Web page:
shelled snails text index | photo index
Phylum Mollusca > Class Gastropoda > Family Cypraeidea
Tiger cowrie
Cypraea tigris
Family Cypraeidae
updated Jul 2020
Where seen? This stunning snail is rare and thus a delight to encounter. It is sometimes seen on our undisturbed Northern shores, near living reefs. It is said to be usually found on live coral colonies, particularly table-forming Acropora corals. Other accounts suggest it is also found in seagrass meadows, and sand and rubble.

8-9cm, can reach 15cm. Shell is oval to pear-shaped, variable in colour from white to nearly black but usually white, yellowish to light blue greyish with dense rounded spots of dark brown to black. The underside is white including the 'teeth'. The mantle may be golden yellow with dark bands and spots that somewhat resembles a tiger's stripes, also described as a 'finger-print' pattern.

Sometimes mistaken for a sea slug. When the shell is completely covered in its mantle, it is sometimes mistaken for a sea slug. Here's more on how to tell apart slugs and animals that look like slugs.

Terumbu Raya, May 10
Photo shared by Loh Kok Sheng on his blog.

Terumbu Semakau, Nov 12

Pulau Biola, May 10
Photo shared by Neo Mei Lin on her flickr.
Human uses: It is collected for food and the shell for the shell trade, where it is one of the favourites of shell collectors. Sadly, they are often over-collected, using destructive methods such as dynamite fishing. As a result, even elsewhere, it may be nearly extinct locally or confined to depths over 10 m.

Status and threats: It is listed as 'Endangered' in the Red List of threatened animals of Singapore, which adds that although it is considered one of the most common coweries in the Indo-Pacific, and were found on Singapore's reefs in the past, it is now 'exceedingly rare'. The Red List goes on the suggest that sites need to be protected and over-collecting prevented.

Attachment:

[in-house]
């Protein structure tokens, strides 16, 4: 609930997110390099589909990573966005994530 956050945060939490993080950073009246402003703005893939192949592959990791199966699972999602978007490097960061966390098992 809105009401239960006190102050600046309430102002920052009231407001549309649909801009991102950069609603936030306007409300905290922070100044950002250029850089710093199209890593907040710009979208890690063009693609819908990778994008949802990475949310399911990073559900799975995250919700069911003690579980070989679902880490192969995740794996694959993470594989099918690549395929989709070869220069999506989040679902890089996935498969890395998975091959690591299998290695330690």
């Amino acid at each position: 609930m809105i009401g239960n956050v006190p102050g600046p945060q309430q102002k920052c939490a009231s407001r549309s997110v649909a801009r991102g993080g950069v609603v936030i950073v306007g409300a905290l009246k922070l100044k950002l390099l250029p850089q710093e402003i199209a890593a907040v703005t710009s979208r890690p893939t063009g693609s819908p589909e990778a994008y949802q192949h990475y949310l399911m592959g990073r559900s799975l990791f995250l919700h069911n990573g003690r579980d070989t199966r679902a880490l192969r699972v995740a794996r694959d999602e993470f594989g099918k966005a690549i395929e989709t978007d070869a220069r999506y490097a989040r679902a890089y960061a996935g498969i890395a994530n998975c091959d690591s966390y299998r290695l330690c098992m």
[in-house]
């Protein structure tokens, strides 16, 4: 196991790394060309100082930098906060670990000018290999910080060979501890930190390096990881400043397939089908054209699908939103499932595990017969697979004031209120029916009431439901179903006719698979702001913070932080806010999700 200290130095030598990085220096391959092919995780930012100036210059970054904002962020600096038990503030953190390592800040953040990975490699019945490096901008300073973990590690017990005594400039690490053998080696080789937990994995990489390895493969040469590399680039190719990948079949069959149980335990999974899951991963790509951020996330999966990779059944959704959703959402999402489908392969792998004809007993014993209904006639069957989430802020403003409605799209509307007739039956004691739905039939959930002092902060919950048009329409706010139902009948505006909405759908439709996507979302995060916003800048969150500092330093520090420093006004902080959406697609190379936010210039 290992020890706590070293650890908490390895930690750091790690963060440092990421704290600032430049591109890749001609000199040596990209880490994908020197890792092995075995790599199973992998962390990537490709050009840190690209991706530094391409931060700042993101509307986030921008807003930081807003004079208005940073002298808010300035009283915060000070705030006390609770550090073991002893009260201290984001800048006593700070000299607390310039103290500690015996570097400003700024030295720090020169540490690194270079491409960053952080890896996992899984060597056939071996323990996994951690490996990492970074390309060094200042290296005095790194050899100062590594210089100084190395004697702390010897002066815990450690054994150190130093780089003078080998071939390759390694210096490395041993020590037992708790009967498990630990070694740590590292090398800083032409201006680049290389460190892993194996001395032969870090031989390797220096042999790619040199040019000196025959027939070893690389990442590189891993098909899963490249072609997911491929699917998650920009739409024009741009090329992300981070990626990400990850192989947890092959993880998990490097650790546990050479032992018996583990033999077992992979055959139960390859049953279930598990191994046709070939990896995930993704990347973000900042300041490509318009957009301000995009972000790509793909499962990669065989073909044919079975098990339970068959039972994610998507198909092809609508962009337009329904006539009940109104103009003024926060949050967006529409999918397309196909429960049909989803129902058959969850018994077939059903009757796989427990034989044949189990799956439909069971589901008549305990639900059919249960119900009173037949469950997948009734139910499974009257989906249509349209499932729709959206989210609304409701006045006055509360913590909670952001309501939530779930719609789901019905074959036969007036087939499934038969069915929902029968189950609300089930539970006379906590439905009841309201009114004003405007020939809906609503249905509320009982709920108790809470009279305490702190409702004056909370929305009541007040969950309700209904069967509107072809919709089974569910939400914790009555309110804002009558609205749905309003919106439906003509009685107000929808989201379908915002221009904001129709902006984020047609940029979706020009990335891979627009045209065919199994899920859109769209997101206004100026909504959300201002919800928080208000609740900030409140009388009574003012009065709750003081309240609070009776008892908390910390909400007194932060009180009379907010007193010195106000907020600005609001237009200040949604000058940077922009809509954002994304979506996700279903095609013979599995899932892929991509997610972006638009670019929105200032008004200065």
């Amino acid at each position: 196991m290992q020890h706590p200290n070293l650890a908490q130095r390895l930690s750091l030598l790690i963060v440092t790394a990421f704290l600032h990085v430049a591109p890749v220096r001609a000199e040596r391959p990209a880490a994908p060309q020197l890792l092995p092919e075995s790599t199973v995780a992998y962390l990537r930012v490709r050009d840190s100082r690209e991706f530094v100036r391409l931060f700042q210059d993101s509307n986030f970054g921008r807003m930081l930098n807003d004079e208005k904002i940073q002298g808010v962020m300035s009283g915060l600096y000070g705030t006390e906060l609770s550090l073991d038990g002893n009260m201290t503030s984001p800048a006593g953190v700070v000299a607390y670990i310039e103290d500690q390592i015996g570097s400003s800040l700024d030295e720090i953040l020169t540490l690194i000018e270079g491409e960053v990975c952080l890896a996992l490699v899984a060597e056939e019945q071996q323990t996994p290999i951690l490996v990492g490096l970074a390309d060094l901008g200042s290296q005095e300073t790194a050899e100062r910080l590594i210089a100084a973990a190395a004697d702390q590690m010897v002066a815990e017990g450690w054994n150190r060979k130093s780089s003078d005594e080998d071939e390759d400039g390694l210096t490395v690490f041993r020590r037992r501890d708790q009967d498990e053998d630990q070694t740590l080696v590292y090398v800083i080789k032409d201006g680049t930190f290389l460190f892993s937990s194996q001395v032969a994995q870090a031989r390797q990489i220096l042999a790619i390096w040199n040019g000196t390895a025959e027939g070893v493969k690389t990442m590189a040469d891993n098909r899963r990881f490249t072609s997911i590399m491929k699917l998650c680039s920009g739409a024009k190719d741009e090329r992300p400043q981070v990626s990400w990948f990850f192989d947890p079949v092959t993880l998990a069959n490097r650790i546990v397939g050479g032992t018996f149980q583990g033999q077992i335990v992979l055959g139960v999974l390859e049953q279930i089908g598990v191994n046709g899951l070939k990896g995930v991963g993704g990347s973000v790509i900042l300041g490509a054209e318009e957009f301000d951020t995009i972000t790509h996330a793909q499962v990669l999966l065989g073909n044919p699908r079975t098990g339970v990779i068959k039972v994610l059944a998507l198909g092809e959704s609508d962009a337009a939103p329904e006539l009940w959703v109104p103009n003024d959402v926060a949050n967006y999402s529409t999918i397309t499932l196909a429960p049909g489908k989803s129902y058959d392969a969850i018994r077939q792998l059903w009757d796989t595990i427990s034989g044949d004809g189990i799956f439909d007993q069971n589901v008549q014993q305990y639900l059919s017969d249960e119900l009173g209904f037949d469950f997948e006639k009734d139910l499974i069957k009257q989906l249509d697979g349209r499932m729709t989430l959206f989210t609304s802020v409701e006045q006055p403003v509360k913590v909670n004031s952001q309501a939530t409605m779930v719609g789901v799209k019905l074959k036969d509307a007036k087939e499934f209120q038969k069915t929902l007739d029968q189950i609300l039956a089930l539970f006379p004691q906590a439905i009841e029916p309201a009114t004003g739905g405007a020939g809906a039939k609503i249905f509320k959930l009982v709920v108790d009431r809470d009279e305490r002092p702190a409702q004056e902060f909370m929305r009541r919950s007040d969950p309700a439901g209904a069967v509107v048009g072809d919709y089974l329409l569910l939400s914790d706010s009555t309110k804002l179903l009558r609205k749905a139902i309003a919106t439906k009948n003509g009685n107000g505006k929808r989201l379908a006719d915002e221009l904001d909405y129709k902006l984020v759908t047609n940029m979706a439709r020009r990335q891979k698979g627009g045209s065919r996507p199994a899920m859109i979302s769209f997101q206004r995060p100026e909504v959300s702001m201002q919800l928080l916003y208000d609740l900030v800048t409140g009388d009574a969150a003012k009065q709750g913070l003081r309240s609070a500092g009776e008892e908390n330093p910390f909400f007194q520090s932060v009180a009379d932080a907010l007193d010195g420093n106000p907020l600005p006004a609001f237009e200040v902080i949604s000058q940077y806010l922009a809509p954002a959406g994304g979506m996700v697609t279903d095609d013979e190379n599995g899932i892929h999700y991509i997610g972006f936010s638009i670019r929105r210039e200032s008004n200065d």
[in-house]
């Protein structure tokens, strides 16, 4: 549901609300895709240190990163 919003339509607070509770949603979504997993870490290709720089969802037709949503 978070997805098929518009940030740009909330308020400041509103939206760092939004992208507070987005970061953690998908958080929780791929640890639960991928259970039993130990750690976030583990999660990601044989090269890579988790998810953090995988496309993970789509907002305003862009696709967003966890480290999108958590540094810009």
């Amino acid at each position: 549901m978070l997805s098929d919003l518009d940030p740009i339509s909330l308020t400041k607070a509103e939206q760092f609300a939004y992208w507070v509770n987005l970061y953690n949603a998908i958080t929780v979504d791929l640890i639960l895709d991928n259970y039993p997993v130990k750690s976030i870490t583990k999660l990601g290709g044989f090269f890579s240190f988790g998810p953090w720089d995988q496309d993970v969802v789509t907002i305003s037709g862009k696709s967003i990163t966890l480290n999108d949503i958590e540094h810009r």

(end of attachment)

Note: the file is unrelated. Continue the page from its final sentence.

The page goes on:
Tiger cowries on Singapore shores
On wildsingapore flickr

Other sightings on Singapore shores

Sentosa, Dec 18
Photo shared by Loh Kok Sheng on facebook.

Sentosa Tg Rimau, Aug 20
Photo shared by Loh Kok Sheng on facebook.

Pulau Tekukor, Jun 16
Photo shared by Loh Kok Sheng on facebook.

Pulau Semakau, Aug 13
Photo shared by Loh Kok Sheng on flickr.

Pulau Semakau (South), Jan 20
Photo shared by Leon Tan on facebook.

Pulau Semakau (East), Dec 20
Photo shared by Jianlin Liu on facebook.

Terumbu Semakau, Jun 12
Photo shared by Russel Low on facebook.

Beting Bemban Besar, 20
Photo shared by Jesselyn Chua on facebook.

Tiger Cowrie at Pulau Tekukor from Loh Kok Sheng on Vimeo.



  • Tan Siong Kiat and Henrietta P. M. Woo, 2010 Preliminary Checklist of The Molluscs of Singapore (pdf), Raffles Museum of Biodiversity Research, National University of Singapore.
  • Gosliner, Terrence M., David W. Behrens and Gary C. Williams. 1996. Coral Reef Animals of the Indo-Pacific: Animal life from Africa to Hawaii exclusive of the vertebrates Sea Challengers. 314pp.
  • Abbott, R. Tucker, 1991. Seashells of South East Asia. Graham Brash, Singapore. 145 pp.
  • Davison, G.W. H. and P. K. L. Ng and Ho Hua Chew, 2008. The Singapore Red Data Book: Threatened plants and animals of Singapore. Nature Society (Singapore). 285 pp.
  • Kuiter, Rudie H and Helmut Debelius. 2009. World Atlas of Marine Fauna. IKAN-Unterwasserachiv. 723pp.
links | references | about | email Ria
Spot errors? Have a question? Want to share your sightings? email Ria I'll be glad to hear from you!
wildfactsheets website©ria tan 2008